NATO Lowered Standards to Make Afghan Forces Look ‘Improved’

GAO Report Confirms Long-Standing Problems Not Addressed

For the past decade-plus of the NATO occupation, the creation of the Afghan military has been repeatedly presented as a primary end-goal. The Afghan military has had several major problems, corruption, logistics concerns, and massive attrition.

NATO found a solution of sorts last year, and has been hyping the “improved” Afghan military ever since. But the Government Accountability Office (GAO) report details that embarrassing solution today: they simply lowered their standards.

The goal has long been to get Afghan troops to the top “rating” level, which from the occupation’s beginning was “independent.” In August 2011, however, NATO simply did away with the “independent” rating and created a new “independent with advisors” level as the new goal.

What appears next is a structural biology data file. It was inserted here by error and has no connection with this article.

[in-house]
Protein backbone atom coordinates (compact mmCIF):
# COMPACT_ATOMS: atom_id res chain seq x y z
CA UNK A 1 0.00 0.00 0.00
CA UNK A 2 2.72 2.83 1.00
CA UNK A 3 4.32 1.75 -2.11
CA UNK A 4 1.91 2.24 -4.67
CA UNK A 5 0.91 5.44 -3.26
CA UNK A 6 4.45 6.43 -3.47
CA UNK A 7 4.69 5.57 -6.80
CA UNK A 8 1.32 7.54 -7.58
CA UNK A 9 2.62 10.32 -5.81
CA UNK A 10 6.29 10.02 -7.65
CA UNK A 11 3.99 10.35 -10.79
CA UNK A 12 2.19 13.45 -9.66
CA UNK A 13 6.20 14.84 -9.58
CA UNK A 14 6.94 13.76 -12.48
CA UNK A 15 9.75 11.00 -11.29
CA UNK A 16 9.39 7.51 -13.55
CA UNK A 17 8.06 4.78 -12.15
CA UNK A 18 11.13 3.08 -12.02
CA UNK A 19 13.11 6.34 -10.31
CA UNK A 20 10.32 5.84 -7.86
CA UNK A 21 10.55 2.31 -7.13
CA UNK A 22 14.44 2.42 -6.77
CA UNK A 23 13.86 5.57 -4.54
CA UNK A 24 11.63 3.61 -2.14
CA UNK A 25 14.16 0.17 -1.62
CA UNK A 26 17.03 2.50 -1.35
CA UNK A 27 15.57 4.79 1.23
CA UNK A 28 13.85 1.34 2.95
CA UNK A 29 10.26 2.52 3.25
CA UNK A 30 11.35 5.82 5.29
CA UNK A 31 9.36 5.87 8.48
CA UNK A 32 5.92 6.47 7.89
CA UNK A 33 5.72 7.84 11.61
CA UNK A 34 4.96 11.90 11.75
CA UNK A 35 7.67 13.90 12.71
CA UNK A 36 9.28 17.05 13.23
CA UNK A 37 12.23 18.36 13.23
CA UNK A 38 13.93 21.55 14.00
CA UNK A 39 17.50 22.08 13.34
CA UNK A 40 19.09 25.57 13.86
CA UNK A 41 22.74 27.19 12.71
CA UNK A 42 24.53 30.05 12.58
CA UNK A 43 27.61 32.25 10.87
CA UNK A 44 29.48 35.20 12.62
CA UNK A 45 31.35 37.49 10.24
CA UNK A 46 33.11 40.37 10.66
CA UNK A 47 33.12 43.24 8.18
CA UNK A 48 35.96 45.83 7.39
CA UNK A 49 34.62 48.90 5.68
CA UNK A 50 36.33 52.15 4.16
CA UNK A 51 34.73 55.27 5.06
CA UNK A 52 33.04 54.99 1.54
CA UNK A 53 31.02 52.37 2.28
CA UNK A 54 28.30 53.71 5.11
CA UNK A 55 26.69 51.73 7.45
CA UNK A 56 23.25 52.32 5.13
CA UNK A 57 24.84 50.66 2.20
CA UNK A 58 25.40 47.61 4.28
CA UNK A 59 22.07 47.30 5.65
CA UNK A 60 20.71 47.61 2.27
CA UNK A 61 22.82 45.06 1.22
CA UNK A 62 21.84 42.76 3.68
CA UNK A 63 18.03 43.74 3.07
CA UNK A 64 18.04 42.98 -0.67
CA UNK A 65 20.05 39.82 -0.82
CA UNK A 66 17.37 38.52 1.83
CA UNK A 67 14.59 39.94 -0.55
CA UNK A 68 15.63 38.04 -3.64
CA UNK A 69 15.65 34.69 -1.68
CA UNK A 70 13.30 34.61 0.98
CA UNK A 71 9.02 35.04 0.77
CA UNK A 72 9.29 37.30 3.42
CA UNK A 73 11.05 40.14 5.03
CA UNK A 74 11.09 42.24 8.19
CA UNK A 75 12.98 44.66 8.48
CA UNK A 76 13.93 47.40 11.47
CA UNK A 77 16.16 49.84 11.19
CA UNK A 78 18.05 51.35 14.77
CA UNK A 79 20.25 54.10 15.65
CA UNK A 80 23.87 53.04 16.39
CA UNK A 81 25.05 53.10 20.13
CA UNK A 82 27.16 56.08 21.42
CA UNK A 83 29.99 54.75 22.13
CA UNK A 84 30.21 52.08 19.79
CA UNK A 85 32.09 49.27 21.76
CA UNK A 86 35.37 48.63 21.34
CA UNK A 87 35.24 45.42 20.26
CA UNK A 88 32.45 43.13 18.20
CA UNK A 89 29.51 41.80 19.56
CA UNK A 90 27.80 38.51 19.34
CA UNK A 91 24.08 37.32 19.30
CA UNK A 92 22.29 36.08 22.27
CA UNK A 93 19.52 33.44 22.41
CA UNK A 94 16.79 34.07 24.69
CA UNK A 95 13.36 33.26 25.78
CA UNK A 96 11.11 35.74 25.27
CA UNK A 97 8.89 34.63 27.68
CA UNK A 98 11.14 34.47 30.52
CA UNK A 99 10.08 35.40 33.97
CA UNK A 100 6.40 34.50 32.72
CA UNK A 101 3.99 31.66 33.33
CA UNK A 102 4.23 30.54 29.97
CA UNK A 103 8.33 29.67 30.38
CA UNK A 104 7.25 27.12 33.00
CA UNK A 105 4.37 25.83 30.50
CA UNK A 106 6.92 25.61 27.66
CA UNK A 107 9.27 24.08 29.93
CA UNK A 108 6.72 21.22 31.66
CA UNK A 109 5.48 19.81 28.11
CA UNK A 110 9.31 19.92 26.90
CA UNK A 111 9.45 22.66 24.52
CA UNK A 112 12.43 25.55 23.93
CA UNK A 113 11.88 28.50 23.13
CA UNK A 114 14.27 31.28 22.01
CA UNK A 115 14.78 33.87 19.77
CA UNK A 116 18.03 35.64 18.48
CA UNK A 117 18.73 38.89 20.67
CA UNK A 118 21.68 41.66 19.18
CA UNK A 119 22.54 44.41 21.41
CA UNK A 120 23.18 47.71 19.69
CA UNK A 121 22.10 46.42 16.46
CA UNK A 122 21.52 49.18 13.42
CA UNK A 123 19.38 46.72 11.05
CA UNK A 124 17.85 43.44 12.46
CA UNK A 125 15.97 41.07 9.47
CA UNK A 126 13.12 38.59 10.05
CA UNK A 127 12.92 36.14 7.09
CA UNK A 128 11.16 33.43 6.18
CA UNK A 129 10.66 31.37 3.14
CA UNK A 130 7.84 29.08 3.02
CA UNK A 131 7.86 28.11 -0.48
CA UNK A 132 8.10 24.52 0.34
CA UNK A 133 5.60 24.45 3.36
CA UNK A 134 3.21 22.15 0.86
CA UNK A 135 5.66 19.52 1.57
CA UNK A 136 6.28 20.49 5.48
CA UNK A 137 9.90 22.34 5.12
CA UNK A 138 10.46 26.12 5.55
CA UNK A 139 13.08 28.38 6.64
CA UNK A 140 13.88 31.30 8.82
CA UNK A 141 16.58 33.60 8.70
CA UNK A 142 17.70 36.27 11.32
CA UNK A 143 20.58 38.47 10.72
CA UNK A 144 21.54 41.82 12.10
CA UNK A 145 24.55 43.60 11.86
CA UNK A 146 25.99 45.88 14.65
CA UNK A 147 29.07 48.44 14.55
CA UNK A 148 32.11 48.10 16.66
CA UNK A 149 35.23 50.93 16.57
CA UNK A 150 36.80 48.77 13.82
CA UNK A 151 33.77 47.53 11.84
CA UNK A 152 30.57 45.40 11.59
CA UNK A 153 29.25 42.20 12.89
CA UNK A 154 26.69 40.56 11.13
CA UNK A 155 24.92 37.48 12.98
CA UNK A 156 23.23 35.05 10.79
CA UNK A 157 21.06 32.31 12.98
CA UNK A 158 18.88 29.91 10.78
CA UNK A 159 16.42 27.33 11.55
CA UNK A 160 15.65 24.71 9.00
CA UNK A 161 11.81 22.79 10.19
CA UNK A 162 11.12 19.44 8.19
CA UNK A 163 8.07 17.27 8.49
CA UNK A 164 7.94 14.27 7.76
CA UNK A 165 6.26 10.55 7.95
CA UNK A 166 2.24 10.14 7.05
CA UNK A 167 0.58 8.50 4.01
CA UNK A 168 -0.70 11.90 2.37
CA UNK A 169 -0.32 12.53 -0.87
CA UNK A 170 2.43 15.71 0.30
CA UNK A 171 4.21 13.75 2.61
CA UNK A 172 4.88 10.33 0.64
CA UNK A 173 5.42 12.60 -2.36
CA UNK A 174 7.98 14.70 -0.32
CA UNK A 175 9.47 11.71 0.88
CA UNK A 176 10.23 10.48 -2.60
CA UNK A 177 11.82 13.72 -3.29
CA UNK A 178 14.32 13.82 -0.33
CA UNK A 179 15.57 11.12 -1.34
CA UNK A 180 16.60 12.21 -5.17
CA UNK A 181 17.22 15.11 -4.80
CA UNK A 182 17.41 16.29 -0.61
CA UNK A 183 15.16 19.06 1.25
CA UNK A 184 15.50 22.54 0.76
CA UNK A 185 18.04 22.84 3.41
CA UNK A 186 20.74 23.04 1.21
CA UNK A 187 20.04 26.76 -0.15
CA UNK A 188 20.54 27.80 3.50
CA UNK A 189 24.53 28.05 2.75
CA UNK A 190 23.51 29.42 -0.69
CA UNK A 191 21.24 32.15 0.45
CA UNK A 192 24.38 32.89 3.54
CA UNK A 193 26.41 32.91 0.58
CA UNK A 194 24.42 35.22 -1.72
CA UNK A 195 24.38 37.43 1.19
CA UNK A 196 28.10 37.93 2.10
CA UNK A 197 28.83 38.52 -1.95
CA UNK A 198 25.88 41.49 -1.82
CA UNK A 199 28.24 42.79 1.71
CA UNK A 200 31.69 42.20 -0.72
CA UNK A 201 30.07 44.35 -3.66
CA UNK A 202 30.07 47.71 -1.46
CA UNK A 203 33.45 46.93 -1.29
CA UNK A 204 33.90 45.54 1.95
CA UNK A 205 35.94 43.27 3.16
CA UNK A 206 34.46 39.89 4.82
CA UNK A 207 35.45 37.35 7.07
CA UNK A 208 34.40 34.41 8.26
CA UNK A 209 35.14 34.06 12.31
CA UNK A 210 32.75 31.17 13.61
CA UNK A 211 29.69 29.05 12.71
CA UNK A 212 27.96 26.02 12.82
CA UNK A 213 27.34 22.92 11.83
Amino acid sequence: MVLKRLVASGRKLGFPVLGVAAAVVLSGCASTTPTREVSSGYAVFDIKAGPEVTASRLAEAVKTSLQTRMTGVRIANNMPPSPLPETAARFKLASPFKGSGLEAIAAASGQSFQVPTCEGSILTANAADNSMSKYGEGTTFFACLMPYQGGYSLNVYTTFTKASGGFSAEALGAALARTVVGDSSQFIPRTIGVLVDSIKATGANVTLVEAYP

Even that was one that only about 14 percent of Afghan Army forces managed to squeak through, but that’s a lot more than the old “independent” rating could ever hope for, and this became proof of “progress” in many official reports.

At the end of the day, this “progress” remains illusory, however, and NATO officials know that the “independent with advisors” rating remains contingent on keeping NATO troops in the nation for “advice.”

Author: Jason Ditz

Jason Ditz is Senior Editor for He has 20 years of experience in foreign policy research and his work has appeared in The American Conservative, Responsible Statecraft, Forbes, Toronto Star, Minneapolis Star-Tribune, Providence Journal, Washington Times, and the Detroit Free Press.